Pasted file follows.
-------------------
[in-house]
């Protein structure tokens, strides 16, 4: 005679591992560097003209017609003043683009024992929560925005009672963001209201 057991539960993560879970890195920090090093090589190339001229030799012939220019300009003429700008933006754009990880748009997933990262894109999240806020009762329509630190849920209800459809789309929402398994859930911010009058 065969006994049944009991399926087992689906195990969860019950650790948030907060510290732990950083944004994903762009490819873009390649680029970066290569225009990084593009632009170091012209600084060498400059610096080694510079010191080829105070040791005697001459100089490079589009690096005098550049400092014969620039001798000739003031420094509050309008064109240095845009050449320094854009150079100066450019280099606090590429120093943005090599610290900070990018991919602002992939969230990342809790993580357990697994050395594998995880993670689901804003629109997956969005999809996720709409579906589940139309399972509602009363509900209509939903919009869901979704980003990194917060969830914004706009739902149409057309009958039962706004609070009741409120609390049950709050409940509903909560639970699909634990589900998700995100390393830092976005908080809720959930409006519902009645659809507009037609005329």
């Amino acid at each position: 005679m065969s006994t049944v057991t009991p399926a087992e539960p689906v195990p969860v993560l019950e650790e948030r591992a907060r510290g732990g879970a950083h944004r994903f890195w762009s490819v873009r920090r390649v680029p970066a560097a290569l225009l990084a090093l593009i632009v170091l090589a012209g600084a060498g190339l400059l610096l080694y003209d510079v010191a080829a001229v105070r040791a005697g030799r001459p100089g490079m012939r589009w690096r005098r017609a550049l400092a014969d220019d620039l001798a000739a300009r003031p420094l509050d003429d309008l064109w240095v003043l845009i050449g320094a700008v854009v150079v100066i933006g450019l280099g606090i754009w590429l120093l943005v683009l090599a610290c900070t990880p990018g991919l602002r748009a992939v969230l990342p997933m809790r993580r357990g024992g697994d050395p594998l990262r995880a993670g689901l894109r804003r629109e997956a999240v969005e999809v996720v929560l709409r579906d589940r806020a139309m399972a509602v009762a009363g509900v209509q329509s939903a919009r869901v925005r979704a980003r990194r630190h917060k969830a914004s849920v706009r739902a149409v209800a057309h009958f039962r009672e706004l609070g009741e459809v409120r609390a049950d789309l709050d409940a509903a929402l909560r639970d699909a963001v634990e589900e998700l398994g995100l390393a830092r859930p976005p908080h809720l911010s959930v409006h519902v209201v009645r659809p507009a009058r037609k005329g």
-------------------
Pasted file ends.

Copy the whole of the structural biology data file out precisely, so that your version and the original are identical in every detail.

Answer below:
[in-house]
């Protein structure tokens, strides 16, 4: 005679591992560097003209017609003043683009024992929560925005009672963001209201 057991539960993560879970890195920090090093090589190339001229030799012939220019300009003429700008933006754009990880748009997933990262894109999240806020009762329509630190849920209800459809789309929402398994859930911010009058 065969006994049944009991399926087992689906195990969860019950650790948030907060510290732990950083944004994903762009490819873009390649680029970066290569225009990084593009632009170091012209600084060498400059610096080694510079010191080829105070040791005697001459100089490079589009690096005098550049400092014969620039001798000739003031420094509050309008064109240095845009050449320094854009150079100066450019280099606090590429120093943005090599610290900070990018991919602002992939969230990342809790993580357990697994050395594998995880993670689901804003629109997956969005999809996720709409579906589940139309399972509602009363509900209509939903919009869901979704980003990194917060969830914004706009739902149409057309009958039962706004609070009741409120609390049950709050409940509903909560639970699909634990589900998700995100390393830092976005908080809720959930409006519902009645659809507009037609005329």
């Amino acid at each position: 005679m065969s006994t049944v057991t009991p399926a087992e539960p689906v195990p969860v993560l019950e650790e948030r591992a907060r510290g732990g879970a950083h944004r994903f890195w762009s490819v873009r920090r390649v680029p970066a560097a290569l225009l990084a090093l593009i632009v170091l090589a012209g600084a060498g190339l400059l610096l080694y003209d510079v010191a080829a001229v105070r040791a005697g030799r001459p100089g490079m012939r589009w690096r005098r017609a550049l400092a014969d220019d620039l001798a000739a300009r003031p420094l509050d003429d309008l064109w240095v003043l845009i050449g320094a700008v854009v150079v100066i933006g450019l280099g606090i754009w590429l120093l943005v683009l090599a610290c900070t990880p990018g991919l602002r748009a992939v969230l990342p997933m809790r993580r357990g024992g697994d050395p594998l990262r995880a993670g689901l894109r804003r629109e997956a999240v969005e999809v996720v929560l709409r579906d589940r806020a139309m399972a509602v009762a009363g509900v209509q329509s939903a919009r869901v925005r979704a980003r990194r630190h917060k969830a914004s849920v706009r739902a149409v209800a057309h009958f039962r009672e706004l609070g009741e459809v409120r609390a049950d789309l709050d409940a509903a929402l909560r639970d699909a963001v634990e589900e998700l398994g995100l390393a830092r859930p976005p908080h809720l911010s959930v409006h519902v209201v009645r659809p507009a009058r037609k005329g």